Heavy clashes rocked eastern districts of the Syrian capital on Sunday, March 19 as rebels and jihadists tried to fight their way into the city centre in a surprise assault on government forces, AFP reports.
The attack comes just days before a fresh round of UN-brokered peace talks in Geneva aiming at ending Syria's six-year war.
Rebels and government forces agreed to a nationwide cessation of hostilities in December, but fighting has continued across much of the country, including in the capital.
Steady shelling and sniper fire could be heard across Damascus as rebel factions allied with former Al-Qaeda affiliate Fateh al-Sham Front attacked regime positions in the city's east.
The attack began "with two car bombs and several suicide attackers" in the Jobar district, said Rami Abdel Rahman, head of the Syrian Observatory for Human Rights monitoring group.
Rebels seized several buildings in Jobar and advanced into the nearby Abbasid Square area, seizing part of a bus station before being pushed back, he said.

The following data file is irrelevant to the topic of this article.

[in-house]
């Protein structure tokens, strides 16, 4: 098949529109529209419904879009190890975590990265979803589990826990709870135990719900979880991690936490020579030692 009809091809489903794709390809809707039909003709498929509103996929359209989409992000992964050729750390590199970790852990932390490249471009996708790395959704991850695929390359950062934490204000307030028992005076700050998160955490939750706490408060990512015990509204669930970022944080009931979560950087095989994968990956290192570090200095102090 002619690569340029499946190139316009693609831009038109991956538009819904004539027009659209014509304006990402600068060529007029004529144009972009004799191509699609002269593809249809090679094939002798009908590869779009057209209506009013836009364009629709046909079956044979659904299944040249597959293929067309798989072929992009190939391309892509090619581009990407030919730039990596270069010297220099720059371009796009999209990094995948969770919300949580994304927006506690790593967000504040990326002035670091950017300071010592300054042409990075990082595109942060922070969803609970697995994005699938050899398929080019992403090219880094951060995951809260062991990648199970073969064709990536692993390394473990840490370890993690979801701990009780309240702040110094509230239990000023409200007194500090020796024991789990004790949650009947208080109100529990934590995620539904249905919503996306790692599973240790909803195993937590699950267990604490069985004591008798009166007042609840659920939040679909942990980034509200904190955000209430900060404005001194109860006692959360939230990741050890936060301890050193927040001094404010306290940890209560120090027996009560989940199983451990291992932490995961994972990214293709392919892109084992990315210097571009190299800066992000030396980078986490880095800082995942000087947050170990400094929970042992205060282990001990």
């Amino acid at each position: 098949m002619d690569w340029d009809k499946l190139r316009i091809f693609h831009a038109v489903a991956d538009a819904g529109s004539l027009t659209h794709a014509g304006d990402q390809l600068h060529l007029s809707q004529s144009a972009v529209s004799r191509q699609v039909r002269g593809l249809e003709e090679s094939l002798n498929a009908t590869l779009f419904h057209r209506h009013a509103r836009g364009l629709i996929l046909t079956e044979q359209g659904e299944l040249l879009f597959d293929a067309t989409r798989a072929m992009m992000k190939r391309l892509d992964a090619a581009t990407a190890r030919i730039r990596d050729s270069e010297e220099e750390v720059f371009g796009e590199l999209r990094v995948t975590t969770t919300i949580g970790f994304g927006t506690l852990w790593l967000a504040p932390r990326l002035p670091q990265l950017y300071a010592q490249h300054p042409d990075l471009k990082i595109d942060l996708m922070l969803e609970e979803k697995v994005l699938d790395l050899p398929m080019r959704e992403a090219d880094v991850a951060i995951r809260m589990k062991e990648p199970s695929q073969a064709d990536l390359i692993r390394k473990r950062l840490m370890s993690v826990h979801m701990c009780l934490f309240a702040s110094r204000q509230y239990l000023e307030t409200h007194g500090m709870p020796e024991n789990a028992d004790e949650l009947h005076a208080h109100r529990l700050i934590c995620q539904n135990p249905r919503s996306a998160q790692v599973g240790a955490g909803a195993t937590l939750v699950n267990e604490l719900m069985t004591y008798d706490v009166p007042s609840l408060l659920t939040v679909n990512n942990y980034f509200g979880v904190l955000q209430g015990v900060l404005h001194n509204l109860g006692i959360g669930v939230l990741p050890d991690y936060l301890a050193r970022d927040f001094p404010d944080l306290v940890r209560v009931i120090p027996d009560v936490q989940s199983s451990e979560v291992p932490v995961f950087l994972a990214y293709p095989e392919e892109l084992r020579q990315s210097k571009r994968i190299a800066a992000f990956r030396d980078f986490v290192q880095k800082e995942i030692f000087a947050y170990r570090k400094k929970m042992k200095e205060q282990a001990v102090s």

"After a major advance by opposition fighters, the regime got over its shock and began a counter-offensive," he said.
State television, quoting a military source, said the army "tightened the noose around terrorist groups besieged in the industrial zone on the northern edges of Jobar".
As dusk fell, rebels shifted their focus to Qabun, a northeastern district heavily bombarded in recent weeks by forces loyal to President Bashar al-Assad.
"Rebels want to link their territory in Jobar with Qabun to break the government siege there," Abdel Rahman added.
An AFP correspondent said civilians in government-held parts of northeast Damascus remained indoors, even as the intensity of the clashes subsided later and the fighting moved further away.